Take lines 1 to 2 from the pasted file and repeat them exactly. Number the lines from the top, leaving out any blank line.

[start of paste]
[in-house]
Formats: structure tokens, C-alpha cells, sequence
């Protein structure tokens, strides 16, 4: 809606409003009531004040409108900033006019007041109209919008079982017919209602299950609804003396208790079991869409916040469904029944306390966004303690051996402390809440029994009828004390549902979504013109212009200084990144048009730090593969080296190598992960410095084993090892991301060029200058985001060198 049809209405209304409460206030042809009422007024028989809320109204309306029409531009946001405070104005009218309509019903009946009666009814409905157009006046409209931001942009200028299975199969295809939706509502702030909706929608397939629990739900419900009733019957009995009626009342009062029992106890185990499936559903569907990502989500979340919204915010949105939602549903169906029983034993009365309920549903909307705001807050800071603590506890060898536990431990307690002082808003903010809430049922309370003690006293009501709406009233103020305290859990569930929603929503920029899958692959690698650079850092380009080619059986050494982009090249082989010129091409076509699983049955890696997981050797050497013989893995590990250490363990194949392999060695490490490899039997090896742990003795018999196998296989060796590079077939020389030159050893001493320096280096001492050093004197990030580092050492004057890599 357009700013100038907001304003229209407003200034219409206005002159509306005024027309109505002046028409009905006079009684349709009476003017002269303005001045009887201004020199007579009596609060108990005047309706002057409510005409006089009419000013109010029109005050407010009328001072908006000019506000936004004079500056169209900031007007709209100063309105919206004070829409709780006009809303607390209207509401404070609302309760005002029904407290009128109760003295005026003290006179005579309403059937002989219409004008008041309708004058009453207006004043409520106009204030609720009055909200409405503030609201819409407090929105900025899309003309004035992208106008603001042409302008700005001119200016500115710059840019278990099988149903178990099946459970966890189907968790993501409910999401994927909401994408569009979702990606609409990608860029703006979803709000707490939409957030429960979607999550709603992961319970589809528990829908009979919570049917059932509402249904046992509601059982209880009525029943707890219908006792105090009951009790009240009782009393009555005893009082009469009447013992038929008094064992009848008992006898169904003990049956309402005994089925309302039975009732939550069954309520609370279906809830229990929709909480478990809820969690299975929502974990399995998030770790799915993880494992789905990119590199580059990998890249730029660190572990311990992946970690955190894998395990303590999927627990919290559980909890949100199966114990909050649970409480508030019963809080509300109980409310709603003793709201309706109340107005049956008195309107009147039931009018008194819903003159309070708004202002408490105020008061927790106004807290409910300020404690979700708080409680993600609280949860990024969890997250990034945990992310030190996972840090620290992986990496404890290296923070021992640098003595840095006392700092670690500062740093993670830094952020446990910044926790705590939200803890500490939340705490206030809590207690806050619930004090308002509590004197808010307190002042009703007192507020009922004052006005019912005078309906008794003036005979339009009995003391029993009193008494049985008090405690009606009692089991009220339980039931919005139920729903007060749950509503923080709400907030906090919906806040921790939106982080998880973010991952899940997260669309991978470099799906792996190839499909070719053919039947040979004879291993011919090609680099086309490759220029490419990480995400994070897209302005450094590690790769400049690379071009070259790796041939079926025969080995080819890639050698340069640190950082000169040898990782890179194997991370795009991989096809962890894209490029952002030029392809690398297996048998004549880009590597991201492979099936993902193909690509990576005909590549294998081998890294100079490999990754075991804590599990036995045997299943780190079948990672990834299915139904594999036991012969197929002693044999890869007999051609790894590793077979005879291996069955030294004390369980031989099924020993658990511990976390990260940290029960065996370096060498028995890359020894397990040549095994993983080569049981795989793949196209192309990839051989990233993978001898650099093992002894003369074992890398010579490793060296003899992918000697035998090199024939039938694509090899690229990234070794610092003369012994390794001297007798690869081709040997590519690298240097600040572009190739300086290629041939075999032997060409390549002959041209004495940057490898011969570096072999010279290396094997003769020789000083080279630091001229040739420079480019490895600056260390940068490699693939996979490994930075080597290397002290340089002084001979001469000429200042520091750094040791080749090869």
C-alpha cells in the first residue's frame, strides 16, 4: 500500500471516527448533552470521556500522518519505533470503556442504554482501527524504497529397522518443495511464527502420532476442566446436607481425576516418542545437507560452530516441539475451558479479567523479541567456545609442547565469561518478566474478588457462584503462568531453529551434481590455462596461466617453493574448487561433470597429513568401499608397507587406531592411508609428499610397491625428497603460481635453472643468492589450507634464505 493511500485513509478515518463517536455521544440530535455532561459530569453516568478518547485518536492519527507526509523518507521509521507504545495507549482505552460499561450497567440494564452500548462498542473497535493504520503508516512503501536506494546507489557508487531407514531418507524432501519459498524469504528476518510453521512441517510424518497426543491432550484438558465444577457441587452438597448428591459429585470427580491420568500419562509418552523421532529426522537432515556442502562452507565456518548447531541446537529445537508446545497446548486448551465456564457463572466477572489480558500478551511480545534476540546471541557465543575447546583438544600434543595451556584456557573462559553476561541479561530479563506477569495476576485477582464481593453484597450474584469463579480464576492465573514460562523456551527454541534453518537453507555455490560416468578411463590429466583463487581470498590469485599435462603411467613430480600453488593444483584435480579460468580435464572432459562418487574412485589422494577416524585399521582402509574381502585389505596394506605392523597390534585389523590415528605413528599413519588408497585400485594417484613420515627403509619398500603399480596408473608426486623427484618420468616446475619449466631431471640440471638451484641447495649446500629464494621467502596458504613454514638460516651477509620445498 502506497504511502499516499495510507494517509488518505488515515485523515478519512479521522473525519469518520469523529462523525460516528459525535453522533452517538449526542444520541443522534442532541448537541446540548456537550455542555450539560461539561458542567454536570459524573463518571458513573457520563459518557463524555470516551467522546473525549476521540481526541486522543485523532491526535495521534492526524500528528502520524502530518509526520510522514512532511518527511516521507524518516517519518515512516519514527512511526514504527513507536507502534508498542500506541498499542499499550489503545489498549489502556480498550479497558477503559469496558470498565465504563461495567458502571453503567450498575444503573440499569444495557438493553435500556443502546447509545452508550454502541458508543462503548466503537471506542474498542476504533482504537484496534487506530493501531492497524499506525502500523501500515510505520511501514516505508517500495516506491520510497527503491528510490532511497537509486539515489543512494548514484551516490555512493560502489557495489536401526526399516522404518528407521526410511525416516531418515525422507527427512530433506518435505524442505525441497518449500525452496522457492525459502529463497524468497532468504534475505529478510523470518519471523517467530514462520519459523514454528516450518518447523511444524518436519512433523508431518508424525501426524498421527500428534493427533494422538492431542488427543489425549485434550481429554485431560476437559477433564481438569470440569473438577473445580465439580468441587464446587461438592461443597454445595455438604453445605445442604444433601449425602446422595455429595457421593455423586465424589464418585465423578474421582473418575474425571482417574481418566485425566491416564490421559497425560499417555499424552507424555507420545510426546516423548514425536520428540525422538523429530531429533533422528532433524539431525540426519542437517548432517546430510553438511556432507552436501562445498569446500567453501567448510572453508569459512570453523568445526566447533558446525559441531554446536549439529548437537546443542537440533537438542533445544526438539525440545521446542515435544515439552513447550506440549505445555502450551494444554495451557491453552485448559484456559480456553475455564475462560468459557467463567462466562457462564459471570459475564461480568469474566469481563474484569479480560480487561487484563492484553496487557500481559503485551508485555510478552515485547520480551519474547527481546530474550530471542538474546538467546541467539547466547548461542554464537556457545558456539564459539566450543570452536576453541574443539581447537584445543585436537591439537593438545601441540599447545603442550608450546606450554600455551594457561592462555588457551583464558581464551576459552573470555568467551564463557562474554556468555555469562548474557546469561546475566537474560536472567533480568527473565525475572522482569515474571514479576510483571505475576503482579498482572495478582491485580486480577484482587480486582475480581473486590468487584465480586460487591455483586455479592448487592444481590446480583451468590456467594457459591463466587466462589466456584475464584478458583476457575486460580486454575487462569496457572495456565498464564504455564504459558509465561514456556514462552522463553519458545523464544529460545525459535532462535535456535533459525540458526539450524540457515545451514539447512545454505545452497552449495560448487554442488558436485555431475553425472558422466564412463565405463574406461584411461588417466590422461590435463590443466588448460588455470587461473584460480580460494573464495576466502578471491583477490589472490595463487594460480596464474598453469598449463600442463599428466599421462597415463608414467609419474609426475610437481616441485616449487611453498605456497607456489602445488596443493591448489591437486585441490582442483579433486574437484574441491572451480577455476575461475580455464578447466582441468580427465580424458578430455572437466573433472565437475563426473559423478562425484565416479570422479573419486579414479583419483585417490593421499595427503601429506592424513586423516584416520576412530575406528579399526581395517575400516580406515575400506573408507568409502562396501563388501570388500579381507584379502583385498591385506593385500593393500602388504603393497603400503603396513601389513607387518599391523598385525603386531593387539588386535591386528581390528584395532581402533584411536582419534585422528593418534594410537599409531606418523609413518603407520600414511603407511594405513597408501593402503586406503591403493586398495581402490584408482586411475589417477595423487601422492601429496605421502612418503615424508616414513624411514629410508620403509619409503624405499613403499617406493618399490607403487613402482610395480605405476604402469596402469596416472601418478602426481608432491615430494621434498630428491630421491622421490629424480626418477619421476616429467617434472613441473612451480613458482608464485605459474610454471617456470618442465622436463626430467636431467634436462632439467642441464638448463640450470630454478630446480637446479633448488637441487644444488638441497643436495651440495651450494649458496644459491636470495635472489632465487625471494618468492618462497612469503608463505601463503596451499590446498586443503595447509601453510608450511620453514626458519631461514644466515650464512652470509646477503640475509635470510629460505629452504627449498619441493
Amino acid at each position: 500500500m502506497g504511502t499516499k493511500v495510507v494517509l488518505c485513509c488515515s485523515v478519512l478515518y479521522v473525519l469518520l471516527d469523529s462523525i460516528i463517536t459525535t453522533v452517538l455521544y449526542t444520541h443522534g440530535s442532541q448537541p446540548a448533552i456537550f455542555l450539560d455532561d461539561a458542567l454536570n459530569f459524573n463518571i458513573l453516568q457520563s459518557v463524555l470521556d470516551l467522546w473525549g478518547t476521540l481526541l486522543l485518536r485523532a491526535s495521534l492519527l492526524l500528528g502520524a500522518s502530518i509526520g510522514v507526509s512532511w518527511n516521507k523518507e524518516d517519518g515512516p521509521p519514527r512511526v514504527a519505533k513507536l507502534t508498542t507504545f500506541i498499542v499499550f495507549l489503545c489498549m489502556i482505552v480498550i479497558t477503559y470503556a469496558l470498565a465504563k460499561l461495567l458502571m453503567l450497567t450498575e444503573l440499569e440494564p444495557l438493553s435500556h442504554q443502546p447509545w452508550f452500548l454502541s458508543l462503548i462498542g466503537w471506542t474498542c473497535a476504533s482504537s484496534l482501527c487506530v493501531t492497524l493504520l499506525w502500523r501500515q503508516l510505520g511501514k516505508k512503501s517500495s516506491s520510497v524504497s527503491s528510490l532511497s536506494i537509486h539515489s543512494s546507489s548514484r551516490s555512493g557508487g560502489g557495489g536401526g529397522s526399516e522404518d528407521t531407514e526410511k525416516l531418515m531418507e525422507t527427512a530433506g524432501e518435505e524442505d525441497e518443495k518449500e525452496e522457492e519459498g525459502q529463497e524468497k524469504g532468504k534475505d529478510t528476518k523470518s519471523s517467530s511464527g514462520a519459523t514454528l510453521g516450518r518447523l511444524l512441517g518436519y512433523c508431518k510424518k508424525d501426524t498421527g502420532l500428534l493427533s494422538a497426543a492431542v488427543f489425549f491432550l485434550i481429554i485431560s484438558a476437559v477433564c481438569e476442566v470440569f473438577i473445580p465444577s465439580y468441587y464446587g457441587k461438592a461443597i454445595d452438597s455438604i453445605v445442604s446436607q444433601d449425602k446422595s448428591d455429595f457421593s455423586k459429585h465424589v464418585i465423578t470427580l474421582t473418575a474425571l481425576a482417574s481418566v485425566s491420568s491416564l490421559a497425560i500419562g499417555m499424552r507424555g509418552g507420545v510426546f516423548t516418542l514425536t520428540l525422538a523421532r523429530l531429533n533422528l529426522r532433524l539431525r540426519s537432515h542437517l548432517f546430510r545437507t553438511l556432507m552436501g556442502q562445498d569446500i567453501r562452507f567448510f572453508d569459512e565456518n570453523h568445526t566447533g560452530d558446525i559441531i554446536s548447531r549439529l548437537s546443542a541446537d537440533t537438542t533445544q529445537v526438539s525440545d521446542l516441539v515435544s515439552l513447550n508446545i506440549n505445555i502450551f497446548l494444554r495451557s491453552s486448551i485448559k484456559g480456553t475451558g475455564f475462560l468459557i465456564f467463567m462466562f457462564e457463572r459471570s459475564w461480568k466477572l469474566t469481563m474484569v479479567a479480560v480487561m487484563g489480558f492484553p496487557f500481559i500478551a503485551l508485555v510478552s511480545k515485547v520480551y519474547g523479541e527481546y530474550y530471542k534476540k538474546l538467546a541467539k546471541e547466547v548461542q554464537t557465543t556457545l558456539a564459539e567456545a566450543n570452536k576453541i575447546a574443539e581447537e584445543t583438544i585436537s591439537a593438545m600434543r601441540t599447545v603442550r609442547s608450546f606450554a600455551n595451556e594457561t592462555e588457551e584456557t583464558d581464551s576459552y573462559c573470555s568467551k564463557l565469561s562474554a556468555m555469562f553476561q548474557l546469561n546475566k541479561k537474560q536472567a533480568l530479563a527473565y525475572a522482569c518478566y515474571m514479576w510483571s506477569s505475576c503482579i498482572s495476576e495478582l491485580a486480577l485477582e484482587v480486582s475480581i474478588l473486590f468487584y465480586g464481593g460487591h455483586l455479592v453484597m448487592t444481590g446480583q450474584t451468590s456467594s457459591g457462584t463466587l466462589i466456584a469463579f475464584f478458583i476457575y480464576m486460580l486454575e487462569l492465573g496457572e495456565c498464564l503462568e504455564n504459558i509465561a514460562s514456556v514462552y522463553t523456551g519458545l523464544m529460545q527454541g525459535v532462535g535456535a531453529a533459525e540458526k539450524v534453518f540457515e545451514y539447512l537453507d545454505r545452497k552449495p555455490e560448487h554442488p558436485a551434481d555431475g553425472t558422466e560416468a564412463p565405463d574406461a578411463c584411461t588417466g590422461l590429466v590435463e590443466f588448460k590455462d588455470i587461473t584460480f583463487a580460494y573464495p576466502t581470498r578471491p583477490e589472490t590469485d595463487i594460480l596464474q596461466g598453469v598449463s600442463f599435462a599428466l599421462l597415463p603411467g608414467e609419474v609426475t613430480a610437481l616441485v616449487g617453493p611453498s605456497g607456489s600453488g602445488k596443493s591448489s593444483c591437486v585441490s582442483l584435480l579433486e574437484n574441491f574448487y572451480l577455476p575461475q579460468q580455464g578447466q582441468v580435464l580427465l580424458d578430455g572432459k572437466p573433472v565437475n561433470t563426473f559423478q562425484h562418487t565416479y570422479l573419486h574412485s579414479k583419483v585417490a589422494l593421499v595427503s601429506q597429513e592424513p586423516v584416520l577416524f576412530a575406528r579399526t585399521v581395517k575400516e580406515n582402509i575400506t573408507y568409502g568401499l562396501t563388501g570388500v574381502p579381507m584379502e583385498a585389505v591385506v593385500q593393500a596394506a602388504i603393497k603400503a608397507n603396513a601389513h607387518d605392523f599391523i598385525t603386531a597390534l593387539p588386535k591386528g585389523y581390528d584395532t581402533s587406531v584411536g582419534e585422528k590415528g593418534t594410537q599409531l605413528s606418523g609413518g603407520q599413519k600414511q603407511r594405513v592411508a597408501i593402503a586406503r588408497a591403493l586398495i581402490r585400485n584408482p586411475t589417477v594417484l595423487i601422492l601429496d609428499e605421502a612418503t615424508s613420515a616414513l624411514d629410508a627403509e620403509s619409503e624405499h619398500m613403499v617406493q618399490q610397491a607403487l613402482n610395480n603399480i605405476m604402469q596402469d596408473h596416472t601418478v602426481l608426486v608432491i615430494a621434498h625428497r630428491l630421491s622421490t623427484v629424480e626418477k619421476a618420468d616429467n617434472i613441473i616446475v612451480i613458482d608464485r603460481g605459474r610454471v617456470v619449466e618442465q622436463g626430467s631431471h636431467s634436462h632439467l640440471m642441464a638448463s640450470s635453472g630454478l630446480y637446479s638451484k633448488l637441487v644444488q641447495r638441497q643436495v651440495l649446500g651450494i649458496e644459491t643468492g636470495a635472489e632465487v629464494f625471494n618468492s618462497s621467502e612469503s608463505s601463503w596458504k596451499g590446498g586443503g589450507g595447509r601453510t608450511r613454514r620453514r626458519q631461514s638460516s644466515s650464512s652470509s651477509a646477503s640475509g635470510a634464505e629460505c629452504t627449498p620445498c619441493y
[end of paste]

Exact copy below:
[in-house]
Formats: structure tokens, C-alpha cells, sequence